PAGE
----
Happy: Does This World Really Need a God (The Talk)

Starting point

This is a question/objection that I frequently hear.  Maybe it’s your objection.  It runs something along these lines. The human race has grown up. We’re able to explain the world around us without reference to a creator God.  We don’t need religion to fill in the gaps in our understanding.  We are happy with life.  We find contentment and enjoyment without the need for faith.  We’re able to live moral, tolerant lives without needing clergymen telling us how to live.  So do we really need a God?

It’s not that we’ve all suddenly been captivated by the likes of Richard Dawkins and militant New Atheism. In fact, we’re not that impressed with him either.  It’s just that we are…well…happy.

The question relates to two important presuppositions.

About happiness

Do I truly know what it means to be happy?

What is happiness dependent upon and will it be permanent?

About God and this World

That this World exists and can be defined and understood without reference to God

Linked to this, I come with my assumptions/presuppositions about how we define the God that we do not need.

About Happiness

I want to take you to two conversations with Jesus that give us some important clues about this.

An event

A man comes to Jesus and says “What must I do to inherit eternal life” We might re-word it today as what must I do to find meaning, happiness, peace, “the something more”.  Jesus and the man have a conversation about laws and morals.  It turns out that he lives a moral life following the religious rules of his day.  He also has riches and status. He is doing well.  Jesus tells him “there’s one thing you are missing.” Then instead of saying “add something to the pile” he says “take something away!” He tells him to give up all his wealth, give to the poor and follow after Jesus.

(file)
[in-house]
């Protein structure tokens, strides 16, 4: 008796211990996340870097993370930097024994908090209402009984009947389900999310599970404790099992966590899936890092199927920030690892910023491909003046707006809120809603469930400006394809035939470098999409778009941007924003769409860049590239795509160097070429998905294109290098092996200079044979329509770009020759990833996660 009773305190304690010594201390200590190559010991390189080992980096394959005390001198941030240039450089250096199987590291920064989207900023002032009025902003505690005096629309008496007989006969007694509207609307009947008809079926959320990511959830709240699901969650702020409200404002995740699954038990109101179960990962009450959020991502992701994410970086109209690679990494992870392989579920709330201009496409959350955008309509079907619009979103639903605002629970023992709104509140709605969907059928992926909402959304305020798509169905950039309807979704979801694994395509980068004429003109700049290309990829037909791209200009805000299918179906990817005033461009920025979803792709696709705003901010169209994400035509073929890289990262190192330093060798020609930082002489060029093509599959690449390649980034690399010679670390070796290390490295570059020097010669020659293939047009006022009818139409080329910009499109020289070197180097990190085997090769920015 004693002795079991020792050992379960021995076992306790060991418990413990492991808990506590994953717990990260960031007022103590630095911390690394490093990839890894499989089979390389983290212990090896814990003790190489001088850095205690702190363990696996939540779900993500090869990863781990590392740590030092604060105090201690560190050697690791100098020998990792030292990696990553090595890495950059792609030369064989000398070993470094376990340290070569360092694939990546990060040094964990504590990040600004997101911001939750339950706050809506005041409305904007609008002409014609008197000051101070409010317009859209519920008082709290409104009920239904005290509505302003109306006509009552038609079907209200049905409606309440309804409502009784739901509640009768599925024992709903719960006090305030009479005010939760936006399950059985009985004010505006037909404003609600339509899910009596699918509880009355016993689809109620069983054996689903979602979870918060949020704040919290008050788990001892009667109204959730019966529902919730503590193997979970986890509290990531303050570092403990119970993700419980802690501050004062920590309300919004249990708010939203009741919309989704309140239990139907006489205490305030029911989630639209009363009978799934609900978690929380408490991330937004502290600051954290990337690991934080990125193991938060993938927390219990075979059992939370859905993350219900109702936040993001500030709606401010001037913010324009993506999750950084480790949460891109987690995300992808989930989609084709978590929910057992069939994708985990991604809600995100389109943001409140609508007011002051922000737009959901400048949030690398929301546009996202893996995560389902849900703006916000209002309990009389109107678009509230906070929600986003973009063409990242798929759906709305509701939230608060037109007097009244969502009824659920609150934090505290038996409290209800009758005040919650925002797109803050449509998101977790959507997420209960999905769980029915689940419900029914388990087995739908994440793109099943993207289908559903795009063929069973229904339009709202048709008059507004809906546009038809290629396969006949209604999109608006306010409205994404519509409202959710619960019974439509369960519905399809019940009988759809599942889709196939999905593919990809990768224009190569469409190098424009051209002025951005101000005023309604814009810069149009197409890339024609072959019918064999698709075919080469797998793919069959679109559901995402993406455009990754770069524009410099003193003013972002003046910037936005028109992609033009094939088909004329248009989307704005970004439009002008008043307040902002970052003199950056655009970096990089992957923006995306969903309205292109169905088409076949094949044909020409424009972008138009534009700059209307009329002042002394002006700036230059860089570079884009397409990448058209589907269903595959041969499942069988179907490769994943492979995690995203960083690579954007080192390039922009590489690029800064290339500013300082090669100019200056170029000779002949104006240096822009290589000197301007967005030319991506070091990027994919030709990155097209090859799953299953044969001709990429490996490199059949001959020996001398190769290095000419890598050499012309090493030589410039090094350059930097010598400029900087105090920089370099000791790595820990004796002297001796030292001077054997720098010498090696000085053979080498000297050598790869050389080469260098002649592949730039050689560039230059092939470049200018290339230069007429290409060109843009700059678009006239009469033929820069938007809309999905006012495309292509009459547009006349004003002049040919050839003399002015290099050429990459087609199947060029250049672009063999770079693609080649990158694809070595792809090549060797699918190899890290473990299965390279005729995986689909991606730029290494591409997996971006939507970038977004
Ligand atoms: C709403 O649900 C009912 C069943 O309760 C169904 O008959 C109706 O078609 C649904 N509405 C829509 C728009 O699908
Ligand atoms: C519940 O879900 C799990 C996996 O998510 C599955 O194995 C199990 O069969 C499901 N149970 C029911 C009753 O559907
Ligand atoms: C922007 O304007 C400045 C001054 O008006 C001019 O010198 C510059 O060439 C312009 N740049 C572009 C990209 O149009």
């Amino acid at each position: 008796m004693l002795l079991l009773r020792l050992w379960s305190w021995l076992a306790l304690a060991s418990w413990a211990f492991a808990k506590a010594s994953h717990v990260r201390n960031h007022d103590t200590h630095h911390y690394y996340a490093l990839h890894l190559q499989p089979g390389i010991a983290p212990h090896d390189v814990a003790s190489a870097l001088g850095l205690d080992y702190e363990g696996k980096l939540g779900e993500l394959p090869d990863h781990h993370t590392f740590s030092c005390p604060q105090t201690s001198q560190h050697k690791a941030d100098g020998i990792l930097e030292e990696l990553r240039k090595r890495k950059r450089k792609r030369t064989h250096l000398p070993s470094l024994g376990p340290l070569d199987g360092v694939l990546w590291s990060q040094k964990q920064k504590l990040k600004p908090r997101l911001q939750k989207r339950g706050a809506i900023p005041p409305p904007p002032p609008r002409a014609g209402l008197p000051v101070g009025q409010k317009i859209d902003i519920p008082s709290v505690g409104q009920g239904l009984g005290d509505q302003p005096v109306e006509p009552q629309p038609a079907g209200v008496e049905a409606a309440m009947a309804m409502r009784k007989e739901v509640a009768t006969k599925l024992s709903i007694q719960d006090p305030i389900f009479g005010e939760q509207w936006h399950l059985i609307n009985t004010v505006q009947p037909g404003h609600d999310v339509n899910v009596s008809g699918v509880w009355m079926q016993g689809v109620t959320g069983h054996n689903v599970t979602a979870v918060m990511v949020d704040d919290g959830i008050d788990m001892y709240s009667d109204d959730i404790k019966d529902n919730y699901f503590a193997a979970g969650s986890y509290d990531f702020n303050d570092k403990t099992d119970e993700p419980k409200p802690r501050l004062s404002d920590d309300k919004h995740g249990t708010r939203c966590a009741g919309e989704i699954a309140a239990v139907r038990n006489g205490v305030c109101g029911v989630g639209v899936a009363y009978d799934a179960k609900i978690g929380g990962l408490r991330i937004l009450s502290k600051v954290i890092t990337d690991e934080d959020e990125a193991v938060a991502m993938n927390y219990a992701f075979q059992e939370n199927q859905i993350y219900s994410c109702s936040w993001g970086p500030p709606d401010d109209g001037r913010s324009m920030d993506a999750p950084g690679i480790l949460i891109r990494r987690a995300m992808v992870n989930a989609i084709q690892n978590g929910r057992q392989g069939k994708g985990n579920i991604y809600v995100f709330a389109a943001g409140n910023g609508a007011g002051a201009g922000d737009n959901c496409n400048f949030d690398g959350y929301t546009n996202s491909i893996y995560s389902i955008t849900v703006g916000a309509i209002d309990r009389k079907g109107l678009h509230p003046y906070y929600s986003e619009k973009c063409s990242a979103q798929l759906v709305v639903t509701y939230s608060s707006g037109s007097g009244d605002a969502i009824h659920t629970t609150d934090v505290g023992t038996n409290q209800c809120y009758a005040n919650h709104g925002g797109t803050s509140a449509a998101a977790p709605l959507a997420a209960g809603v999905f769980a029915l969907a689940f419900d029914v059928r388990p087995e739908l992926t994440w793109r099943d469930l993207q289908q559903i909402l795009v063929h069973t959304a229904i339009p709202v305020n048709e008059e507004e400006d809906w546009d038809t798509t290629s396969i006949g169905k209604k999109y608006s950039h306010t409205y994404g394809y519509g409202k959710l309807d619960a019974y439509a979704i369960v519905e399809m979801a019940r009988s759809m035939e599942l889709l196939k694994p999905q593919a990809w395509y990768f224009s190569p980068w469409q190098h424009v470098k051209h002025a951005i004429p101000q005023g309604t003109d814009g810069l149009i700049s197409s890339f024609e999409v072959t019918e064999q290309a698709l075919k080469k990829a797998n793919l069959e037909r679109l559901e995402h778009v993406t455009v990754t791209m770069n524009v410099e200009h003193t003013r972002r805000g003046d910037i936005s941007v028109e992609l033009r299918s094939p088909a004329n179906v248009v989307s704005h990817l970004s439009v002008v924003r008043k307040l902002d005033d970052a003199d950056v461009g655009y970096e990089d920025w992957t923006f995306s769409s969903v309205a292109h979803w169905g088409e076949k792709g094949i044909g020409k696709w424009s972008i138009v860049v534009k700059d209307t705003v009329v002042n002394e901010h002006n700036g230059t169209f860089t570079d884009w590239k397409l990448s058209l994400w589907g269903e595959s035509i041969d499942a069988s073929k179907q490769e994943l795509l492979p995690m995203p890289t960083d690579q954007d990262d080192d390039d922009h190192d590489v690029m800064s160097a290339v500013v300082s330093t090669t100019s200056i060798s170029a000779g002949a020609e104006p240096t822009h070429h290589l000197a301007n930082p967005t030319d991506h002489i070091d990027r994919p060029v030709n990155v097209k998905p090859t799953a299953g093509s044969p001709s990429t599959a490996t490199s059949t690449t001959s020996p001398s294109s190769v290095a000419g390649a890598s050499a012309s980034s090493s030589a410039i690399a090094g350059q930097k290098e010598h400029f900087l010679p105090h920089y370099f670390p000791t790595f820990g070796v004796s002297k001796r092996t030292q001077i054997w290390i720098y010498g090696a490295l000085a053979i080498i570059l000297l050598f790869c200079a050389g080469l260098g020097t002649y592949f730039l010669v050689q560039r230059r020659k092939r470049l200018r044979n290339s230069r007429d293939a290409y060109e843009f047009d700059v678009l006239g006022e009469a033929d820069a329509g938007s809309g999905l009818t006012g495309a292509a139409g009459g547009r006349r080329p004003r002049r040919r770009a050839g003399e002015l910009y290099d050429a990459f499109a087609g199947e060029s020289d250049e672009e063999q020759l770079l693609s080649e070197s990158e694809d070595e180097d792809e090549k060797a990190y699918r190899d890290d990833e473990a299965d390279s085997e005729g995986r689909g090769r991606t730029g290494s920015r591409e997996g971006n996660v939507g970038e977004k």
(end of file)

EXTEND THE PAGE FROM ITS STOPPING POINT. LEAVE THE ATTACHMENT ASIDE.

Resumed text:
A parable

There were two men who built houses. The one built on a rock, in other words, he found good foundations. The other built straight up on the sand.  No doubt both houses looked good and the two men enjoyed living in them.  However, one day a storm came and whilst the house with foundations stood firm, the one built on sand was swept away.

In these two conversations we are challenged, first of all about what true happiness is. The rich young man seemed to have everything but in fact he was still searching, saying “There must be more to it than this.”

The foolish builder reminds us that what we depend upon for happiness matters. We can look to material wealth, beauty, popularity, respect, friendship and family for happiness. But none of these things last, wealth gets spent, beauty fades, friends let us down.  We may survive the initial storms of life but eventually the great storm “death” comes. That’s why the man asks about eternal life –something more than the here and now

About God and this World

Imagine that you’re on the train. Maybe you’ve got to travel first class. You are enjoying the ambiance of the carriage. The seat is comfortable, the food brought direct to your table is good and the company is good too. In fact you are contributing to the ambience with your sharp wit and wisdom.  Fair enough, but what if you then began to think “I like it in this carriage.  We are all happy and enjoying ourselves.  It’s a good carriage. It really does not need a driver or engine.”